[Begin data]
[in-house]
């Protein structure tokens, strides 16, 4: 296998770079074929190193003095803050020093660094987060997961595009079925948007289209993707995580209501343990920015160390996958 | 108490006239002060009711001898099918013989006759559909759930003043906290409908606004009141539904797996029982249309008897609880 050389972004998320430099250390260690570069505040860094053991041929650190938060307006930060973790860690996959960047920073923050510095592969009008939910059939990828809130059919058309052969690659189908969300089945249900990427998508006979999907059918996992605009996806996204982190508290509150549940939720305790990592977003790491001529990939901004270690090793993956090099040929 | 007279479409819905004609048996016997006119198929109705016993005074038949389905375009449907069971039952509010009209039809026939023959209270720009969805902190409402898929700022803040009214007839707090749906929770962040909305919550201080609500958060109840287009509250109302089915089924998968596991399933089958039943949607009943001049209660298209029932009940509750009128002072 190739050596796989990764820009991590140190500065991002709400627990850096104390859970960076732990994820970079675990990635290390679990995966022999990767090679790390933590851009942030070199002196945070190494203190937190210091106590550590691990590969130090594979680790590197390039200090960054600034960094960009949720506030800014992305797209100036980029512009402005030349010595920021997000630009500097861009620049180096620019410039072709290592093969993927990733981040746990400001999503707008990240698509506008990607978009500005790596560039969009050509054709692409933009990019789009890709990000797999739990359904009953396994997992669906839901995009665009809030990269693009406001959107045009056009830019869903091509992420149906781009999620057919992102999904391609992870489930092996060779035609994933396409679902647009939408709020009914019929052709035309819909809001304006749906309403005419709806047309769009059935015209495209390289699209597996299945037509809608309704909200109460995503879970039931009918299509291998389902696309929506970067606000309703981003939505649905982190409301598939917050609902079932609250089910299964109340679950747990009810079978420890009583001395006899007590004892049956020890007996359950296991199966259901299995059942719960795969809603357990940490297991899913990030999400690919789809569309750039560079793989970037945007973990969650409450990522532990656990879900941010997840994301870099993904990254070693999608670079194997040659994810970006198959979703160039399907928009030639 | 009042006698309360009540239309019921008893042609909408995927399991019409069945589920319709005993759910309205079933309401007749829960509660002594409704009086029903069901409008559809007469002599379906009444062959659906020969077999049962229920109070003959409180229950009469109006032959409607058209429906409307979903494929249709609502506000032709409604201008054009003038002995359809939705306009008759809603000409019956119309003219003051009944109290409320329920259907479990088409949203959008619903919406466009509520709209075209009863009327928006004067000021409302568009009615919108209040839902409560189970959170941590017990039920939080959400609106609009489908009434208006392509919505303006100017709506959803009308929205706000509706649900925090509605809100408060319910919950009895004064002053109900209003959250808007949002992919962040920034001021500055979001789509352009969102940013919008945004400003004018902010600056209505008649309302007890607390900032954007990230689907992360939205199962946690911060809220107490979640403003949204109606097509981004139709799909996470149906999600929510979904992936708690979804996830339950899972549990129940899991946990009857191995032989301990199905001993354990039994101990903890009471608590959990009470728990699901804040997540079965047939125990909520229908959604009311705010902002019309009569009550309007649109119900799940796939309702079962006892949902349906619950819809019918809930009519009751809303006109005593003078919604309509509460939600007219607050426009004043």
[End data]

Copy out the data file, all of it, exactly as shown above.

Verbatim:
[in-house]
């Protein structure tokens, strides 16, 4: 296998770079074929190193003095803050020093660094987060997961595009079925948007289209993707995580209501343990920015160390996958 | 108490006239002060009711001898099918013989006759559909759930003043906290409908606004009141539904797996029982249309008897609880 050389972004998320430099250390260690570069505040860094053991041929650190938060307006930060973790860690996959960047920073923050510095592969009008939910059939990828809130059919058309052969690659189908969300089945249900990427998508006979999907059918996992605009996806996204982190508290509150549940939720305790990592977003790491001529990939901004270690090793993956090099040929 | 007279479409819905004609048996016997006119198929109705016993005074038949389905375009449907069971039952509010009209039809026939023959209270720009969805902190409402898929700022803040009214007839707090749906929770962040909305919550201080609500958060109840287009509250109302089915089924998968596991399933089958039943949607009943001049209660298209029932009940509750009128002072 190739050596796989990764820009991590140190500065991002709400627990850096104390859970960076732990994820970079675990990635290390679990995966022999990767090679790390933590851009942030070199002196945070190494203190937190210091106590550590691990590969130090594979680790590197390039200090960054600034960094960009949720506030800014992305797209100036980029512009402005030349010595920021997000630009500097861009620049180096620019410039072709290592093969993927990733981040746990400001999503707008990240698509506008990607978009500005790596560039969009050509054709692409933009990019789009890709990000797999739990359904009953396994997992669906839901995009665009809030990269693009406001959107045009056009830019869903091509992420149906781009999620057919992102999904391609992870489930092996060779035609994933396409679902647009939408709020009914019929052709035309819909809001304006749906309403005419709806047309769009059935015209495209390289699209597996299945037509809608309704909200109460995503879970039931009918299509291998389902696309929506970067606000309703981003939505649905982190409301598939917050609902079932609250089910299964109340679950747990009810079978420890009583001395006899007590004892049956020890007996359950296991199966259901299995059942719960795969809603357990940490297991899913990030999400690919789809569309750039560079793989970037945007973990969650409450990522532990656990879900941010997840994301870099993904990254070693999608670079194997040659994810970006198959979703160039399907928009030639 | 009042006698309360009540239309019921008893042609909408995927399991019409069945589920319709005993759910309205079933309401007749829960509660002594409704009086029903069901409008559809007469002599379906009444062959659906020969077999049962229920109070003959409180229950009469109006032959409607058209429906409307979903494929249709609502506000032709409604201008054009003038002995359809939705306009008759809603000409019956119309003219003051009944109290409320329920259907479990088409949203959008619903919406466009509520709209075209009863009327928006004067000021409302568009009615919108209040839902409560189970959170941590017990039920939080959400609106609009489908009434208006392509919505303006100017709506959803009308929205706000509706649900925090509605809100408060319910919950009895004064002053109900209003959250808007949002992919962040920034001021500055979001789509352009969102940013919008945004400003004018902010600056209505008649309302007890607390900032954007990230689907992360939205199962946690911060809220107490979640403003949204109606097509981004139709799909996470149906999600929510979904992936708690979804996830339950899972549990129940899991946990009857191995032989301990199905001993354990039994101990903890009471608590959990009470728990699901804040997540079965047939125990909520229908959604009311705010902002019309009569009550309007649109119900799940796939309702079962006892949902349906619950819809019918809930009519009751809303006109005593003078919604309509509460939600007219607050426009004043």